- Resurrection (the immortal reuniting of body and spirit) is a FREE gift given to ALL people, thanks to Jesus Christ’s Atonement and resurrection.
- Salvation from sin
- Through Christ’s Atonement, we can be cleansed from sin; however, this is CONDITIONAL upon on our willingness to make and keep covenants with God, and continued faithfulness and repentance.
- Salvation from spiritual death (aka “hell” aka “the second death”)
- To fully understand this concept, you have to have an understanding of Mormon beliefs on “heaven and hell,” which are quite different from most other Christian churches. I won’t go into an elaborate explanation of it, but you can read more about it here. As a simple explanation, “heaven” consists of three distinct kingdoms of glory (see John 14:2), and at the final judgment we will enter into a kingdom based upon our thoughts, actions, and obedience to God’s commandments. The “lowest” kingdom, designated for those who “received not the gospel of Christ, neither the testimony of Jesus” (Doctrine and Covenants 76:82) is still a kingdom of glory and not what many other faiths would term “hell.”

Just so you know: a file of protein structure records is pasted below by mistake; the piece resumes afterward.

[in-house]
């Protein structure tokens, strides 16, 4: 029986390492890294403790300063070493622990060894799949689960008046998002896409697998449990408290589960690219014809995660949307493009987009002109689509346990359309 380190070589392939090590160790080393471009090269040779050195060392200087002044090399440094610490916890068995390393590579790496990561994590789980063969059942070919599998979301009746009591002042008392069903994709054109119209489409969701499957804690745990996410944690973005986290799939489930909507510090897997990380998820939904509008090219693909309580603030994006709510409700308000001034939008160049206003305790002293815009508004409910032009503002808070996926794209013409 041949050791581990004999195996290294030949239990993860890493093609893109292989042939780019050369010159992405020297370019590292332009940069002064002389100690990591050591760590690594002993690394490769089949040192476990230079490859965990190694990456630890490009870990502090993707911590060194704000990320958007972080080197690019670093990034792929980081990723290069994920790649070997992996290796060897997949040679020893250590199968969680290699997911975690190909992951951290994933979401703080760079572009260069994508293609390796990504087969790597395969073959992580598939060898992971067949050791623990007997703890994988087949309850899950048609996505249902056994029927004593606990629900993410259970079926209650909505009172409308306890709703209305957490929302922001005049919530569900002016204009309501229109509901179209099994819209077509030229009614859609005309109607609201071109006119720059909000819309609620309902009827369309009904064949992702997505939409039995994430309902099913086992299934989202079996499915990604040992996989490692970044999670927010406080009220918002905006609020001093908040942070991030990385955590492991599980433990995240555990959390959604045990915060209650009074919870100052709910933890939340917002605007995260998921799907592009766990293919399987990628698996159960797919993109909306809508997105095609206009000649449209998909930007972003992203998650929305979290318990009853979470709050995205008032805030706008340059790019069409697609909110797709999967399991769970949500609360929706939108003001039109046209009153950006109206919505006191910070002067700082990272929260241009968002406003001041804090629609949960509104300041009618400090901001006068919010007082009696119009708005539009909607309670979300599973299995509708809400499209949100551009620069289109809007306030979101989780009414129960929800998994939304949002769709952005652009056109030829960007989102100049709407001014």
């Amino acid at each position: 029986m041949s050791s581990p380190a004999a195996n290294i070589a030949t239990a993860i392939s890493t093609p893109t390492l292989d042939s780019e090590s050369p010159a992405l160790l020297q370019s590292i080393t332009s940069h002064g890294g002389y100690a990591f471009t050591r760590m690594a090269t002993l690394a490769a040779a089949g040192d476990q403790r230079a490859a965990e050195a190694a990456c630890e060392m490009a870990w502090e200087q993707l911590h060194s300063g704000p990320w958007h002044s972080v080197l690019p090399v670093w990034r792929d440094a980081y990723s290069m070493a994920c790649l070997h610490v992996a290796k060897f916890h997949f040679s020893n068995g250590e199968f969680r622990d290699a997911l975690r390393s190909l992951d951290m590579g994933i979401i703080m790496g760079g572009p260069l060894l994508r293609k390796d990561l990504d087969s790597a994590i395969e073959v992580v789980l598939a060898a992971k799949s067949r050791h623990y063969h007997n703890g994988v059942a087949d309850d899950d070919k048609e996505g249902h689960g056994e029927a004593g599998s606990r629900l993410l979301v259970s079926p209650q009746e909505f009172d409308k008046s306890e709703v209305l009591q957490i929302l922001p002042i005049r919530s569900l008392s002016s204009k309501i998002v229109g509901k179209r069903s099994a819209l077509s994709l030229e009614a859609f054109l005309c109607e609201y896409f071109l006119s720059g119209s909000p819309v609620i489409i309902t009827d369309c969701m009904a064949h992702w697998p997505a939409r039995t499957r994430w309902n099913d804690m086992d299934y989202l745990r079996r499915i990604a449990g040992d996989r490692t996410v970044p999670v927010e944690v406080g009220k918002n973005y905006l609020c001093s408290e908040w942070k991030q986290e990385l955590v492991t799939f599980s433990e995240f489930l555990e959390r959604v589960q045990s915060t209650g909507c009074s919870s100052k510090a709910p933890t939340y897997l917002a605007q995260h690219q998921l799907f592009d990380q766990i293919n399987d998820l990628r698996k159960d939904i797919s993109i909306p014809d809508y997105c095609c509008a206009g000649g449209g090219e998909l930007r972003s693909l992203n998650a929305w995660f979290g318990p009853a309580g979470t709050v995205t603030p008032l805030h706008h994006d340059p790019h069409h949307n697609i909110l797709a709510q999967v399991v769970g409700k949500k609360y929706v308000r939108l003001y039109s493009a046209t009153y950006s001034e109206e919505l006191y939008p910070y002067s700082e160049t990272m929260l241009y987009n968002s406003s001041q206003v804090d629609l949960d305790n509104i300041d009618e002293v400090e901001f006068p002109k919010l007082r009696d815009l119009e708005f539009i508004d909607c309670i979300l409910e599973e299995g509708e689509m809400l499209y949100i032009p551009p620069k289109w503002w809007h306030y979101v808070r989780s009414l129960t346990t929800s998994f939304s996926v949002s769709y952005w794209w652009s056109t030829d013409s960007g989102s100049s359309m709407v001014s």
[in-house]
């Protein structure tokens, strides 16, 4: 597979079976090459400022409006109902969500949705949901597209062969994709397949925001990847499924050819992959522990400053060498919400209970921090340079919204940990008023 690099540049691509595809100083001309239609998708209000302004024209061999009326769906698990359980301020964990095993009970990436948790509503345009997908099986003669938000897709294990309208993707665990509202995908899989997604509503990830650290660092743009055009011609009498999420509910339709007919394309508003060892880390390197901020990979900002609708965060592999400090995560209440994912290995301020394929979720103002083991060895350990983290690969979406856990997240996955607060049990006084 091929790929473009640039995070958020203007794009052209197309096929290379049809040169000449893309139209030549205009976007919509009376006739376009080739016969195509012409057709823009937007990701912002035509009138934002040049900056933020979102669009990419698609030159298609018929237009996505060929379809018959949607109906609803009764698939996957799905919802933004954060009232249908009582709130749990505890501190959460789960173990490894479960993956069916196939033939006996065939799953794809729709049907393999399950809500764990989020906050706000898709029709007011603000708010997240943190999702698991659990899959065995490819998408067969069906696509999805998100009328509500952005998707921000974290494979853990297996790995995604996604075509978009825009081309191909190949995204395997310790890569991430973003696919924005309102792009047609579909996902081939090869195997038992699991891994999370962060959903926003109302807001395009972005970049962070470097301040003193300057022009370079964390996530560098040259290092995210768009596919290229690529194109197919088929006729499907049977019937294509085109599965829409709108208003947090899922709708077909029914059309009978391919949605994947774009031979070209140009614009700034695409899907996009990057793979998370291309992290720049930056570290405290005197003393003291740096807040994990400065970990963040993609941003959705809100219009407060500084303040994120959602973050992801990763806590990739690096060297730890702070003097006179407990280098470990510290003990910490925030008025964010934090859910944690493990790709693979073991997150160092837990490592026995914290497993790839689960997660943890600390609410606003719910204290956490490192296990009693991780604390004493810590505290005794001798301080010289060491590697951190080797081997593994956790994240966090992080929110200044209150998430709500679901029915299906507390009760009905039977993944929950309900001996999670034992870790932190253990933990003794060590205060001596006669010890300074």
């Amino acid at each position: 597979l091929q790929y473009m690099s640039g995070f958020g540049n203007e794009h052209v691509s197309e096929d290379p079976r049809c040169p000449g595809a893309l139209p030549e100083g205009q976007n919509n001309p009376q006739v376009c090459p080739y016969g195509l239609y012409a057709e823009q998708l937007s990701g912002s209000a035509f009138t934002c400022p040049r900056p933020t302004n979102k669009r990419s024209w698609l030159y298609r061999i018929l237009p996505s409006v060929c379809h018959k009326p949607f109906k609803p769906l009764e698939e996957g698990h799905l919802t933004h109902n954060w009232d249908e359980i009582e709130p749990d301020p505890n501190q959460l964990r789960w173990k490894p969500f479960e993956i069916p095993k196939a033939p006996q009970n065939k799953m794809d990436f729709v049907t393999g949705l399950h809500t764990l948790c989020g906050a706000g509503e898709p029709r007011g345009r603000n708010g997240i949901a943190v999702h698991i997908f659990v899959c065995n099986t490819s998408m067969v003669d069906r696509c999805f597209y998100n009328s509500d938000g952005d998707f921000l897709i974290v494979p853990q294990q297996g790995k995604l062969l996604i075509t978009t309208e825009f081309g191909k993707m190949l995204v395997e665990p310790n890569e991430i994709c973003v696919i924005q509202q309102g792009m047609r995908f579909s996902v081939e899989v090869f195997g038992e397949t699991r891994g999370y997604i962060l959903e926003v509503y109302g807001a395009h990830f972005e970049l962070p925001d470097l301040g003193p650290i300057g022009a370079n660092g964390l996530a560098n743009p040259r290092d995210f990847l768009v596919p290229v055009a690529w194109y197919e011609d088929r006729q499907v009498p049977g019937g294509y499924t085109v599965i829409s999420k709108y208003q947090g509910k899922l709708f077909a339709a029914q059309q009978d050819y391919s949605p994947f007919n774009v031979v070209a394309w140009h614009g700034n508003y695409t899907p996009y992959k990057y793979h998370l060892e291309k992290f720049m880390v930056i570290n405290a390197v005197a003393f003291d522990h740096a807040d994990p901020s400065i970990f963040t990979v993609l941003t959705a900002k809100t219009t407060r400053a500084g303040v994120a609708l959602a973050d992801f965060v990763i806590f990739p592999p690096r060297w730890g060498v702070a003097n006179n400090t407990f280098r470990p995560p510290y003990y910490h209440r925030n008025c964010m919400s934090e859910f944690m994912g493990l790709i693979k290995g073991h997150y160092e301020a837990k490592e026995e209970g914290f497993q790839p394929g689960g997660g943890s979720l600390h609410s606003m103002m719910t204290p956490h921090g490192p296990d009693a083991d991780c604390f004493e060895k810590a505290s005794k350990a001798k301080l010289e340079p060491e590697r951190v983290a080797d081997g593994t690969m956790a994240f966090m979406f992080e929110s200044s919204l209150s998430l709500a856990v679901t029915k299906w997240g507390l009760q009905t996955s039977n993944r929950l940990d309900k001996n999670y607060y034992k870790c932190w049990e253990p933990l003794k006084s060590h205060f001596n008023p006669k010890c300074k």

- Hell (or perdition) is a place reserved for the particularly evil and wicked, and there won’t be very many people that go there. In fact, as stated in the link above, “Almost every person who has ever lived on the earth is assured salvation from the second death.” Personally, this has always resonated well with me, because I’ve never understood how a loving God would save just a few of his children.
- To Mormons, this is probably the word most synonymous with “salvation.” While salvation from spiritual death is awesome, most of us aim a bit higher and place our hope in exaltation; to live with Heavenly Father and Jesus Christ in the highest degree of glory forever. Again, this type of salvation is made possible through Jesus Christ and is conditional upon our obedience to His laws, covenants, and commandments.